Large protests are expected in France on Tuesday, particularly in Paris but also in other cities, as people once again take to the streets to reject President Emmanuel Macron’s plans to overhaul the country’s pension system.

The demonstrations come amid continuing strikes, which for the past six days have paralyzed part of the country’s transportation network and made commuting, especially in Paris, increasingly difficult.

Around 800,000 to 1.5 million people protested around France last Thursday, a turnout that bolstered labor unions and put pressure on the government.

Demonstrators were marching at midday on Tuesday in cities like Marseille, Bordeaux, Rennes, Lille and Lyon.

In Paris, a large march is scheduled to leave Place Vauban, on the Left Bank near the Invalides, in the afternoon and make its way to Denfert-Rochereau, a square best-known by tourists as the entrance to the Catacombs of Paris.

Shops in the area were closed or boarded up amid fears of the violence that sometimes occurs during marches, and about 6,000 police officers were being deployed to secure the demonstration.

The protests have also tapped into existing anger with Mr. Macron, a year after the start of Yellow Vest protests that portrayed him as arrogant and disconnected from the lives of ordinary people.

Labor unions want to turn up the pressure on the government before Wednesday, when Prime Minister Édouard Philippe is scheduled to unveil details of the new pension plan.

Jean-Paul Delevoye, a politician whom Mr. Macron has put in charge of a report on pension changes, said on Monday that the government would continue to consult with unions until January. It was not clear whether that would influence whatever legislation is finally put on the table.

Tuesday was the sixth consecutive day of strikes in France that have thwarted commuters, kept children home from school, shuttered museums and left some government services closed.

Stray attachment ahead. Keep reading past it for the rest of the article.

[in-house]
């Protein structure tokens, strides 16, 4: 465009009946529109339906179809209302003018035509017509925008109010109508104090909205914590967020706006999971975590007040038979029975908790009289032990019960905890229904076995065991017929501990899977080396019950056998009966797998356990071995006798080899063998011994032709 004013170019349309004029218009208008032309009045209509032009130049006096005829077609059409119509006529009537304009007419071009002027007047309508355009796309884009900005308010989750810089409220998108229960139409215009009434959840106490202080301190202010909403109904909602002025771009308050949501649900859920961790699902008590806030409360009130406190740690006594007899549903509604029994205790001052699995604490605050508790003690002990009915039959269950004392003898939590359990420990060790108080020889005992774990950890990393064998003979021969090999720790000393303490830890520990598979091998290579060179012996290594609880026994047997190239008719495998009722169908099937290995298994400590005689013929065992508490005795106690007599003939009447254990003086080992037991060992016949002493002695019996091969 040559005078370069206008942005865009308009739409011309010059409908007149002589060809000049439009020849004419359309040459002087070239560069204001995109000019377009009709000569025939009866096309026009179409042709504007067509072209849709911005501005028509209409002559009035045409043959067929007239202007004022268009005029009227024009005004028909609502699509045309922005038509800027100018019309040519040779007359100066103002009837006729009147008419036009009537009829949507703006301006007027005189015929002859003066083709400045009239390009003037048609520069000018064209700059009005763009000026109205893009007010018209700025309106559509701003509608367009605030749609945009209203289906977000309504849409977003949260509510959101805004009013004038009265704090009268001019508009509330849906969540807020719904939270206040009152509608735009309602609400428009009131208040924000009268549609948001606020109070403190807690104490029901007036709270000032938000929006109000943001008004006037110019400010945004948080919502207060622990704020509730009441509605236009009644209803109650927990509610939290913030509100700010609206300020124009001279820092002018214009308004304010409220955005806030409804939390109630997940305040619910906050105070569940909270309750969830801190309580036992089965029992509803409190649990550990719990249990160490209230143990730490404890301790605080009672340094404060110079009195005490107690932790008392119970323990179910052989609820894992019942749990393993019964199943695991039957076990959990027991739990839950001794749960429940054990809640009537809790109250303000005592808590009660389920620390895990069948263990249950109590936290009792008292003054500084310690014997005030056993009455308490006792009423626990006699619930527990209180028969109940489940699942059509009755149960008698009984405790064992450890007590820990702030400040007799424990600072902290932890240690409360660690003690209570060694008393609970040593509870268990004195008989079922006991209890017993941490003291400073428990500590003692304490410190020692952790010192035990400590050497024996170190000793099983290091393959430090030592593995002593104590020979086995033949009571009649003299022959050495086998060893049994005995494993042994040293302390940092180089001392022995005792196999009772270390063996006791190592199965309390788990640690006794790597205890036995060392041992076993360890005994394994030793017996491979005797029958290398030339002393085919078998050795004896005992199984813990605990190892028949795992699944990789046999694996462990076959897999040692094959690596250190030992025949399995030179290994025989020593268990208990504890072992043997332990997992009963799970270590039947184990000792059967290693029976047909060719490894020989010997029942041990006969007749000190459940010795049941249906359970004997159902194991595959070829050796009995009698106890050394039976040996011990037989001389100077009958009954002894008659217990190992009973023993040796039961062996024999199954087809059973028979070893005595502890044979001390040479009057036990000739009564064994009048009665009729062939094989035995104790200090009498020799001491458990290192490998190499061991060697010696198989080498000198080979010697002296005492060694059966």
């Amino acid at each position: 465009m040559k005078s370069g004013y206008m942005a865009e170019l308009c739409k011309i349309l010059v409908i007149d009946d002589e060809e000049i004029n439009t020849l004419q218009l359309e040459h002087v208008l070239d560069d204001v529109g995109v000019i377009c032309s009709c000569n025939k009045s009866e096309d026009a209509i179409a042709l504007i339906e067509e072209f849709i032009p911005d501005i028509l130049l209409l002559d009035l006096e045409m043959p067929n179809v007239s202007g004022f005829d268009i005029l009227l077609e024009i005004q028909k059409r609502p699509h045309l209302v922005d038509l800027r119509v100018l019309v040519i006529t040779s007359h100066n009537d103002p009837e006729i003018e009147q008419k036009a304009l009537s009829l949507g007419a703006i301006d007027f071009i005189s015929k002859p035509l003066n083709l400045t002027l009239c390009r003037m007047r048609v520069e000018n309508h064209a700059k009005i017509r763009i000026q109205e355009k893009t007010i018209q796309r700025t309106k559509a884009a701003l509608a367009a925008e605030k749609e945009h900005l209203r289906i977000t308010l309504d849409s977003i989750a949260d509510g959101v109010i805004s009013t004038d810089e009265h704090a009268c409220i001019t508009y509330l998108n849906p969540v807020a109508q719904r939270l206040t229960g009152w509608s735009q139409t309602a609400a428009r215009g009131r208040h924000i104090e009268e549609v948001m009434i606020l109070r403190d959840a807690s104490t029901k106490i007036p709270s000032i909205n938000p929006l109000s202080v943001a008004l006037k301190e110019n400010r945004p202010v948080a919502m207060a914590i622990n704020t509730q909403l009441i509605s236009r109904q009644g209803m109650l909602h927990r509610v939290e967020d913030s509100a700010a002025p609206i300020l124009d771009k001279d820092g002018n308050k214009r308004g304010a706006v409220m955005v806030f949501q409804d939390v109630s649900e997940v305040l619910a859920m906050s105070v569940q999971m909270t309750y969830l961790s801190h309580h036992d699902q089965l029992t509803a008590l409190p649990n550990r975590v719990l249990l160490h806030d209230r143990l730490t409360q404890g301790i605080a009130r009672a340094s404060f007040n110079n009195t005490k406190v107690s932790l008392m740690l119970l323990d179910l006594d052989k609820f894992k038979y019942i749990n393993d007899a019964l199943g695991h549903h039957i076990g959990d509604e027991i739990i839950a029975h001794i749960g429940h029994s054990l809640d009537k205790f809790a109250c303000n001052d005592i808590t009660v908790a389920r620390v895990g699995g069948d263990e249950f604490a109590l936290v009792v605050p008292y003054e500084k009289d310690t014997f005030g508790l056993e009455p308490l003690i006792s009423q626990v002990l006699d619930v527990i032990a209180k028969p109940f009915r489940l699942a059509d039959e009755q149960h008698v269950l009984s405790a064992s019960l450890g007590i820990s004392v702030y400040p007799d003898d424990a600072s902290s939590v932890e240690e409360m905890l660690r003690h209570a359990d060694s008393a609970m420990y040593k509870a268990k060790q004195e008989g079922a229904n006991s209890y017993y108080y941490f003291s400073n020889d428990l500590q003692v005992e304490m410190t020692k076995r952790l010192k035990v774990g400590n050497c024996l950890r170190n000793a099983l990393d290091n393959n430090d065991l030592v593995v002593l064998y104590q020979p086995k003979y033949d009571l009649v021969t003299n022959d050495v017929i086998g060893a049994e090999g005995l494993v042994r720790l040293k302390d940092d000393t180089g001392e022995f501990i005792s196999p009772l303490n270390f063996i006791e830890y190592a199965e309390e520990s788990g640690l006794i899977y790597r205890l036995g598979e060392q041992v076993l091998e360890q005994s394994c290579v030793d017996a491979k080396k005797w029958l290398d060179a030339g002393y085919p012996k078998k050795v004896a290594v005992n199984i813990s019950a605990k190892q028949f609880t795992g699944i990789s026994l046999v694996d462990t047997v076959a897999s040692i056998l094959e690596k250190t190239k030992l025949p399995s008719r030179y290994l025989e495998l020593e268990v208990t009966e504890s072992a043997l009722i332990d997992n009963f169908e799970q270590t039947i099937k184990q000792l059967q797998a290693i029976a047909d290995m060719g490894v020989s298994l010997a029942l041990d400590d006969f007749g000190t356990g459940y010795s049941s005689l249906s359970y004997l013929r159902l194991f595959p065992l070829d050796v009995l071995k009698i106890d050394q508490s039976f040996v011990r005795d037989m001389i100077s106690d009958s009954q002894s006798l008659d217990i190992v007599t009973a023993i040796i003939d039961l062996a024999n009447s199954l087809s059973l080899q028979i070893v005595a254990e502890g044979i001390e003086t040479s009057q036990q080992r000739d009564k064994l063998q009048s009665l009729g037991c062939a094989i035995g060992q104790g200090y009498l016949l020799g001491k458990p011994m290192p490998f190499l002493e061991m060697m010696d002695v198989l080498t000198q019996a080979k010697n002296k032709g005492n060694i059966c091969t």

“No improvement today” was splashed across television screens on Tuesday morning.

The start of the strikes last week had been anticipated for days, even weeks, and many people worked from home or took a day off. But that is becoming harder with each additional day of striking, putting increased pressure on the government to find a solution.

Public transportation has been hit the hardest, especially in Paris, where the dense bus and metro network that is usually efficient has nearly ground to a halt.

Of Paris’s 16 metro lines, only lines 1 and 14, which are automated, are fully operational. A handful of others are functioning briefly during rush hour. On Tuesday, only a quarter of the buses were running.

Long lines, crowded platforms and jostling crowds have become the norm for commuters, especially for those coming from the Paris suburbs, for whom it is much harder to switch to bikes, electric scooters or long walks to get to work.

Transilien, the suburban train network serving Paris and the surrounding region, carries 3.5 million people a day. But with service severely curtailed by the strike, “we can’t absorb everybody,” Alain Krakovich, the head of the system, told Franceinfo radio on Tuesday. “The situation will be difficult until the end of the week.”

“That is why for the past three days we have been calling upon travelers to not come to the stations,” he said. “I am aware that it is complicated, I understand that people need to work, to go to the doctor, but it is also a question of security.”